The Samsung S5 smartphone may be more evolution than revolution compared to previous models, but for many it's the must-have mobile right now. Our comparison tool helps you track down the right Samsung model and tariff for your budget.
Finding the right deal depends on usage, contract length, if you pay upfront and your network. We've highlighted our top picks below, but use the tool to 'compare by tariffs', where you punch in minutes, text and data, or click ‘show me what I can afford’, where you search by max monthly cost.
Warning! This table is automatically generated. Please double check prices before signing up – email us with any problems, suggestions or missing tariffs.
Warning! The results table is automatically generated. Please double check prices before signing up – email us with any problems, suggestions or missing tariffs.
Our Samsung comparison tool pinpoints your cheapest tariff, but these extra tips could slice £100s more off your mobile bill. Starting with choosing the right phone, our guide takes you through cheap Sim-only and pay-as-you-go options, plus it'll dial down your mobile insurance costs.
If you're not bothered about having the latest smartphone, and you want a MoneySaving mobile, read the Cheap Mobiles guide for tips on how to minimise your bills.
Ask yourself what you really want from your phone, and what features are important to you. Below, we've compared the features for each model.
Samsung's latest Android phone, the S5, may not herald a new era of smartphones, but its new gadgets have impressed reviewers. In a nutshell, it's faster and more fluid to use than the S4, with extra functions and a bigger, better camera that works under water.
As tech bible Wired magazine says: "The S5 is an iteration on the S4, rather than a complete overhaul. But they're all iterations in strong areas."
It's dustproof, waterproof and features a fingerprint scanner to unlock it. If you're a fitness fanatic, its heart rate sensor may come in handy too. You can also switch all functions to solely making calls and texting - nothing else. This'll stop you draining the battery juice quickly.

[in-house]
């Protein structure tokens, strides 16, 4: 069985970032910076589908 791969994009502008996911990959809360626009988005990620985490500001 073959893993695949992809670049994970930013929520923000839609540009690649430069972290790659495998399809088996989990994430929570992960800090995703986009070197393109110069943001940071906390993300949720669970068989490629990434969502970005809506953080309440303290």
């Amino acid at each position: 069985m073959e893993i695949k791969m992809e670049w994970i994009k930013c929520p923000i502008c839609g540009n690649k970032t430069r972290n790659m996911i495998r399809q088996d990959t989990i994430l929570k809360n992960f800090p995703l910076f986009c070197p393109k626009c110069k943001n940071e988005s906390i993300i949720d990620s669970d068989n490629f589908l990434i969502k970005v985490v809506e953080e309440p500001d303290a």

For snap-happy smartphone nerds, the S5's 16-megapixel (MP) camera sets it apart. It has a slightly bigger screen (5.1in) than the S4 and its image clarity is more pristine.
The S5 runs on the Android Kitkat operating system, so its performance should be silky smooth, with no lag as you launch between functions. It should in fact rival Apple's iOS 7 operating system.
Who would this phone suit? Demand for the S5 has been huge, breaking Samsung's own records for sales of the S4. If you're a smartphone enthusiast, it'll quench your thirst for a pristine camera and clever new functions.Galaxy S5 top picks Compare all Galaxy S5 deals
If you're looking for a cheap and cheerful Samsung smartphone, you can get the Galaxy Ace for as little as £10/month. It's the most basic of the Samsung mobiles included in our tool, but is still packed with features.
The Android v2.2 operating system offers a Google package including Gtalk, Gmail, Google Maps and Search. Android Market lets you download apps, games and content.
Who would this phone suit? Big into messaging your friends? Whether it's by text, email or instant messenger, the Ace's Swype text feature could help. It lets you write messages quickly by using your finger as a virtual pen on the screen.Galaxy Ace top picks Compare all Galaxy Ace deals
The Samsung Galaxy Ace 2 has everything its predecessor, the Ace, has and more.
It features a faster dual-core processor, an updated Android 2.3 operating system, more internal memory, a bigger screen and a front-facing 'Video Graphics Array' camera.